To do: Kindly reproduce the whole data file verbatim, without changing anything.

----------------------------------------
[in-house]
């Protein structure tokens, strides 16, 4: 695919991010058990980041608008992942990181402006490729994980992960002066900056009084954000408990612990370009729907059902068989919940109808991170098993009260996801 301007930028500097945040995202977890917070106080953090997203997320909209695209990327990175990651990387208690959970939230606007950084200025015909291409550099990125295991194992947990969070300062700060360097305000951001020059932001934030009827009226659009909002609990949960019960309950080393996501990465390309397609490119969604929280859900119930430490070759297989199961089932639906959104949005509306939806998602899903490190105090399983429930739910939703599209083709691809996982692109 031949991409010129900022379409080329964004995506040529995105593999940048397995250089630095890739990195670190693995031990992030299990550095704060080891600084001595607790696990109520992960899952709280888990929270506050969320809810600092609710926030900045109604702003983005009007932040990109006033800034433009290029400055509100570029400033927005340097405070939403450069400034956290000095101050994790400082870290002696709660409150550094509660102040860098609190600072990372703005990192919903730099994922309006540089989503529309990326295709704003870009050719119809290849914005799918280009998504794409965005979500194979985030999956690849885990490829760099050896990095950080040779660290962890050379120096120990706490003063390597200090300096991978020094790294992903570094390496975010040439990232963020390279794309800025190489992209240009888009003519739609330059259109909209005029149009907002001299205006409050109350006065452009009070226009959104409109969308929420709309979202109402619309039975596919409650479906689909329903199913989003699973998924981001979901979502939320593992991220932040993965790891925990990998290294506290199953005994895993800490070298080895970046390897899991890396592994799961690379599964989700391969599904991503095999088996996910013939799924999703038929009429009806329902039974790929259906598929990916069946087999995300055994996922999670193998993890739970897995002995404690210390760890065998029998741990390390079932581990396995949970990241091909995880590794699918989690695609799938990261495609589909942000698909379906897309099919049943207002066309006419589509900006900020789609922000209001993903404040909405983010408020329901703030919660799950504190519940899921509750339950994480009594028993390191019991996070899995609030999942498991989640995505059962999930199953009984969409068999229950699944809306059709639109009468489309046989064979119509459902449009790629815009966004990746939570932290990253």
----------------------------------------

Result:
[in-house]
């Protein structure tokens, strides 16, 4: 695919991010058990980041608008992942990181402006490729994980992960002066900056009084954000408990612990370009729907059902068989919940109808991170098993009260996801 301007930028500097945040995202977890917070106080953090997203997320909209695209990327990175990651990387208690959970939230606007950084200025015909291409550099990125295991194992947990969070300062700060360097305000951001020059932001934030009827009226659009909002609990949960019960309950080393996501990465390309397609490119969604929280859900119930430490070759297989199961089932639906959104949005509306939806998602899903490190105090399983429930739910939703599209083709691809996982692109 031949991409010129900022379409080329964004995506040529995105593999940048397995250089630095890739990195670190693995031990992030299990550095704060080891600084001595607790696990109520992960899952709280888990929270506050969320809810600092609710926030900045109604702003983005009007932040990109006033800034433009290029400055509100570029400033927005340097405070939403450069400034956290000095101050994790400082870290002696709660409150550094509660102040860098609190600072990372703005990192919903730099994922309006540089989503529309990326295709704003870009050719119809290849914005799918280009998504794409965005979500194979985030999956690849885990490829760099050896990095950080040779660290962890050379120096120990706490003063390597200090300096991978020094790294992903570094390496975010040439990232963020390279794309800025190489992209240009888009003519739609330059259109909209005029149009907002001299205006409050109350006065452009009070226009959104409109969308929420709309979202109402619309039975596919409650479906689909329903199913989003699973998924981001979901979502939320593992991220932040993965790891925990990998290294506290199953005994895993800490070298080895970046390897899991890396592994799961690379599964989700391969599904991503095999088996996910013939799924999703038929009429009806329902039974790929259906598929990916069946087999995300055994996922999670193998993890739970897995002995404690210390760890065998029998741990390390079932581990396995949970990241091909995880590794699918989690695609799938990261495609589909942000698909379906897309099919049943207002066309006419589509900006900020789609922000209001993903404040909405983010408020329901703030919660799950504190519940899921509750339950994480009594028993390191019991996070899995609030999942498991989640995505059962999930199953009984969409068999229950699944809306059709639109009468489309046989064979119509459902449009790629815009966004990746939570932290990253």